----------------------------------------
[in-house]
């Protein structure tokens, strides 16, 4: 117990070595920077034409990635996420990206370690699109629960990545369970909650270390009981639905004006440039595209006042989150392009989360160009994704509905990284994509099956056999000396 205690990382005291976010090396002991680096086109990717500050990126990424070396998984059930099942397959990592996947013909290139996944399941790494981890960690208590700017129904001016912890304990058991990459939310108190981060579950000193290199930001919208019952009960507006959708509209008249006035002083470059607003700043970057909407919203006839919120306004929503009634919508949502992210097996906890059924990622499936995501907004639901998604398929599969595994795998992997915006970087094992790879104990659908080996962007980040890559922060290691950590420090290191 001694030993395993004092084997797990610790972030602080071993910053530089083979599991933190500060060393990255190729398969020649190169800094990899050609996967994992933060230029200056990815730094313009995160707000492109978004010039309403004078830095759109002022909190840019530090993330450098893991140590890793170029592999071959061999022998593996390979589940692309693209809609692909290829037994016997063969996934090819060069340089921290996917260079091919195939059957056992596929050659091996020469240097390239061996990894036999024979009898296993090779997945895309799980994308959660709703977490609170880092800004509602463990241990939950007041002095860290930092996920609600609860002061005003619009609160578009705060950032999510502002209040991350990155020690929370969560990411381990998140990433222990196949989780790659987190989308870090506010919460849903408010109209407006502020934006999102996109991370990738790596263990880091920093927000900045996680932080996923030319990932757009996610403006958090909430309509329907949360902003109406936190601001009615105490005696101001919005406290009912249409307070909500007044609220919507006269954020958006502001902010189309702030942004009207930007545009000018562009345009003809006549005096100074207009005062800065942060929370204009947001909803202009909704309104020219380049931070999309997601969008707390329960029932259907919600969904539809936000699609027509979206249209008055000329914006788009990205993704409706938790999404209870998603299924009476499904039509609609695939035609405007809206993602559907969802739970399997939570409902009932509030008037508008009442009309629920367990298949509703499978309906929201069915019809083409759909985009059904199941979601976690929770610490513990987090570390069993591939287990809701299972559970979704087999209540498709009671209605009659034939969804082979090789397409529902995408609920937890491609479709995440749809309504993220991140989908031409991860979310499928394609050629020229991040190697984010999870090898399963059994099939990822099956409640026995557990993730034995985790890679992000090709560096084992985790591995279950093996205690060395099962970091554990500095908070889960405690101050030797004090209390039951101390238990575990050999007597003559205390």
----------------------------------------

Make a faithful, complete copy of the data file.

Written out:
[in-house]
């Protein structure tokens, strides 16, 4: 117990070595920077034409990635996420990206370690699109629960990545369970909650270390009981639905004006440039595209006042989150392009989360160009994704509905990284994509099956056999000396 205690990382005291976010090396002991680096086109990717500050990126990424070396998984059930099942397959990592996947013909290139996944399941790494981890960690208590700017129904001016912890304990058991990459939310108190981060579950000193290199930001919208019952009960507006959708509209008249006035002083470059607003700043970057909407919203006839919120306004929503009634919508949502992210097996906890059924990622499936995501907004639901998604398929599969595994795998992997915006970087094992790879104990659908080996962007980040890559922060290691950590420090290191 001694030993395993004092084997797990610790972030602080071993910053530089083979599991933190500060060393990255190729398969020649190169800094990899050609996967994992933060230029200056990815730094313009995160707000492109978004010039309403004078830095759109002022909190840019530090993330450098893991140590890793170029592999071959061999022998593996390979589940692309693209809609692909290829037994016997063969996934090819060069340089921290996917260079091919195939059957056992596929050659091996020469240097390239061996990894036999024979009898296993090779997945895309799980994308959660709703977490609170880092800004509602463990241990939950007041002095860290930092996920609600609860002061005003619009609160578009705060950032999510502002209040991350990155020690929370969560990411381990998140990433222990196949989780790659987190989308870090506010919460849903408010109209407006502020934006999102996109991370990738790596263990880091920093927000900045996680932080996923030319990932757009996610403006958090909430309509329907949360902003109406936190601001009615105490005696101001919005406290009912249409307070909500007044609220919507006269954020958006502001902010189309702030942004009207930007545009000018562009345009003809006549005096100074207009005062800065942060929370204009947001909803202009909704309104020219380049931070999309997601969008707390329960029932259907919600969904539809936000699609027509979206249209008055000329914006788009990205993704409706938790999404209870998603299924009476499904039509609609695939035609405007809206993602559907969802739970399997939570409902009932509030008037508008009442009309629920367990298949509703499978309906929201069915019809083409759909985009059904199941979601976690929770610490513990987090570390069993591939287990809701299972559970979704087999209540498709009671209605009659034939969804082979090789397409529902995408609920937890491609479709995440749809309504993220991140989908031409991860979310499928394609050629020229991040190697984010999870090898399963059994099939990822099956409640026995557990993730034995985790890679992000090709560096084992985790591995279950093996205690060395099962970091554990500095908070889960405690101050030797004090209390039951101390238990575990050999007597003559205390």